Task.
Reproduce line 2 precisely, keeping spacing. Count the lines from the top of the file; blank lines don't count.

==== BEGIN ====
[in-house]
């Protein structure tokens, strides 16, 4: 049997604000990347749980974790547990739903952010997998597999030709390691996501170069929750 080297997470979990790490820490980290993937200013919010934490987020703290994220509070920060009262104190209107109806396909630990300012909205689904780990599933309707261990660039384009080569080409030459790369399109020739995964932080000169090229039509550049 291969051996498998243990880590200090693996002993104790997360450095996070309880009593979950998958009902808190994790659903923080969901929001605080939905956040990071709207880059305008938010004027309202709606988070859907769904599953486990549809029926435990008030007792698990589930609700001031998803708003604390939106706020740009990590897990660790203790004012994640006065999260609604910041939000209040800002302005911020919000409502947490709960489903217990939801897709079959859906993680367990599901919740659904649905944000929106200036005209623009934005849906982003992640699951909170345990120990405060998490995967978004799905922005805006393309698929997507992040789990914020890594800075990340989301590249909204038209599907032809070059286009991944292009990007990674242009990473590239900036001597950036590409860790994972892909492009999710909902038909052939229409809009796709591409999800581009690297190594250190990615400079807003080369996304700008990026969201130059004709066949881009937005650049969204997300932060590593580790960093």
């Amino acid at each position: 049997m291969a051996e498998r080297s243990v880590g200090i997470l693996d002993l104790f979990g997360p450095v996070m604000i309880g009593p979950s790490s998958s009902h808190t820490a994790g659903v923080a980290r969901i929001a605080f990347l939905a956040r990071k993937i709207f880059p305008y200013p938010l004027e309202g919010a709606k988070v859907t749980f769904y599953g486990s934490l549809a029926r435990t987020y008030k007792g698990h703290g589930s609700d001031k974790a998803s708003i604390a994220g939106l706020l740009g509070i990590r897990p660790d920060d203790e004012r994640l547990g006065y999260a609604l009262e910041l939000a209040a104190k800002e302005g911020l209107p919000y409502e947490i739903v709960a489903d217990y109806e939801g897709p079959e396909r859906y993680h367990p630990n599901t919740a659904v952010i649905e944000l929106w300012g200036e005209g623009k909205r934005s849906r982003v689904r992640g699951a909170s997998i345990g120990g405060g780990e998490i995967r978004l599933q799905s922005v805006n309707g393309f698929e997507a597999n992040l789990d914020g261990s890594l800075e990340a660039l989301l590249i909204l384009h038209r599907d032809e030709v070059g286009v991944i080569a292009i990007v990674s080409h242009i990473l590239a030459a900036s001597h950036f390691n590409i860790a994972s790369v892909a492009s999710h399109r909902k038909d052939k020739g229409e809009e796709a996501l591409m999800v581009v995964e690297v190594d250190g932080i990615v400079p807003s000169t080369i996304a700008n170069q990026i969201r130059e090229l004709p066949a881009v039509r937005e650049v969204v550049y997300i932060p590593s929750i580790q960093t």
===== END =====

């Protein structure tokens, strides 16, 4: 049997604000990347749980974790547990739903952010997998597999030709390691996501170069929750 080297997470979990790490820490980290993937200013919010934490987020703290994220509070920060009262104190209107109806396909630990300012909205689904780990599933309707261990660039384009080569080409030459790369399109020739995964932080000169090229039509550049 291969051996498998243990880590200090693996002993104790997360450095996070309880009593979950998958009902808190994790659903923080969901929001605080939905956040990071709207880059305008938010004027309202709606988070859907769904599953486990549809029926435990008030007792698990589930609700001031998803708003604390939106706020740009990590897990660790203790004012994640006065999260609604910041939000209040800002302005911020919000409502947490709960489903217990939801897709079959859906993680367990599901919740659904649905944000929106200036005209623009934005849906982003992640699951909170345990120990405060998490995967978004799905922005805006393309698929997507992040789990914020890594800075990340989301590249909204038209599907032809070059286009991944292009990007990674242009990473590239900036001597950036590409860790994972892909492009999710909902038909052939229409809009796709591409999800581009690297190594250190990615400079807003080369996304700008990026969201130059004709066949881009937005650049969204997300932060590593580790960093």